We learn a few things about Paul and the Thessalonians –

  • Paul’s Heart: Longed for the Thessalonians, and bombarded with troubles.
  • The Thessalonians’ Heart: Longed for Paul, and continually sought Christ. . . resulting in much spiritual growth even during persecution.
  • Resulting in much comfort, especially for Paul in his time of need.

Hearing others’ stories of faith in Christ makes everything much better. While the circumstances may not change, our heart are uplifted versus drowning. Our perspective changes – because we receive comfort from friends. . . friends who treat our friendship in a godly way. Encouraging us to keep pressing into Jesus, praying over our circumstances, and helping us to hold onto our faith in Jesus and His Good News.

Biblical Friendship

While we may not choose our times of suffering, God can use this time to be encouraged (or encourage others) by others’ faith and show us the kind of friends we have (or are).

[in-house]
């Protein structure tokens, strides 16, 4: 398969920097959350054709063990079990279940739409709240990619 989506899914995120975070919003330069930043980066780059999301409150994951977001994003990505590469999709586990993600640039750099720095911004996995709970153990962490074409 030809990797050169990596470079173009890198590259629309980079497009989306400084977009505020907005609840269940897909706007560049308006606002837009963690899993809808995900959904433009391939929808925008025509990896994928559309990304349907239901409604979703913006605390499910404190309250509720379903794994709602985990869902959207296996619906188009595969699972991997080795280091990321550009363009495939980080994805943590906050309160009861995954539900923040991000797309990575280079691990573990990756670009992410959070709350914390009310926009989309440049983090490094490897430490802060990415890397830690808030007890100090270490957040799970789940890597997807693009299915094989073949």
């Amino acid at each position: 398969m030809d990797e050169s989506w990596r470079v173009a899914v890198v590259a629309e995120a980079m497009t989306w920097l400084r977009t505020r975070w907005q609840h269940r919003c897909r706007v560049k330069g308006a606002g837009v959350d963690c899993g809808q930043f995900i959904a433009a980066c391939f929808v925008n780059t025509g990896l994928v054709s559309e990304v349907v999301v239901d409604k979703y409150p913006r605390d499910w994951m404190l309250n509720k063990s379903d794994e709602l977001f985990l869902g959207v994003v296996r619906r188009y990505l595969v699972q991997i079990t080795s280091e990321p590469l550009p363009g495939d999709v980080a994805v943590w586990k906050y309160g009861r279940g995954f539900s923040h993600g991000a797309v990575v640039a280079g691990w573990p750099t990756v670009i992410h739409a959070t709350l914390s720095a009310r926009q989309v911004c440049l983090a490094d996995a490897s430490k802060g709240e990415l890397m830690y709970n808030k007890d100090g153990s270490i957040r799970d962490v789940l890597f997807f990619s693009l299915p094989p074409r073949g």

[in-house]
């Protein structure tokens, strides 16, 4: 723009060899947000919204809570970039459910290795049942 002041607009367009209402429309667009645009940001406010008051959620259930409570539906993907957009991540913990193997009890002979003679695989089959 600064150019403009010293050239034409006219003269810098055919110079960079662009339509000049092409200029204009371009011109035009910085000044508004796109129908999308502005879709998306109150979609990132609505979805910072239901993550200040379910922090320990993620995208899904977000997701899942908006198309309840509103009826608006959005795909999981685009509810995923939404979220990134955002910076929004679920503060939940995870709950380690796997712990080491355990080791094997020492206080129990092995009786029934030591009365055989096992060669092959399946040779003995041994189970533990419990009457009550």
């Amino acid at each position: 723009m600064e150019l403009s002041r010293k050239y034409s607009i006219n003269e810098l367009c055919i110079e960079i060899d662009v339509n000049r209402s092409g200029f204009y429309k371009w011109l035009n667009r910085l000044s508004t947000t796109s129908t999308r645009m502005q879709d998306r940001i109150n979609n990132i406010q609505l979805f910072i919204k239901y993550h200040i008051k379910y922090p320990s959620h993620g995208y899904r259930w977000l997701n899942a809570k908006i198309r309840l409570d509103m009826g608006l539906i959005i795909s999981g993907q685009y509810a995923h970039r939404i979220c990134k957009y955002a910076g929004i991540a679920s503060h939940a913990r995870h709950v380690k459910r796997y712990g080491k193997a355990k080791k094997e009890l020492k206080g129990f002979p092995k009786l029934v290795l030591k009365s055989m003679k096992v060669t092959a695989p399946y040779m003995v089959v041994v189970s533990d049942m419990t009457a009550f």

The Thessalonians and Paul had biblical friendships. They sought the Lord Jesus to be honored in their lives. They wanted to help encourage one another, pray together, and continue to live out their faith in Christ.

Biblical friendships are hard to find, but are what makes the lasting change in our spiritual lives.

Jonathan and David are a classic example of biblical friendship (see 1 Samuel 23:15-18). They loved each other in a godly friendship; Jonathan made sure to be there when David needed him the most (click here to listen to a sermon on the topic). Likewise, the Thessalonians would have send word back conveying how much they care for Paul and miss him.

Biblical friendships make the difference in our Christian walk, and an important tool in our transformation.

“[Thessalonians’] steadfastness was a great source of comfort to [Paul] in his trials. . . In the inevitable trials of the ministerial office there is no source of comfort more rich and pure than this (Albert Barnes Commentary).”

Job 21-23; Psalms 21-22

I got behind this weekend, so I am going to start anew today. I have read almost all the Psalms from January 7-8, but, not the chapters of Job. Hopefully, I can come back to those reading at some point.

jan-9

Assigned Reading for January 10: Psalms 21-22; Job 21-23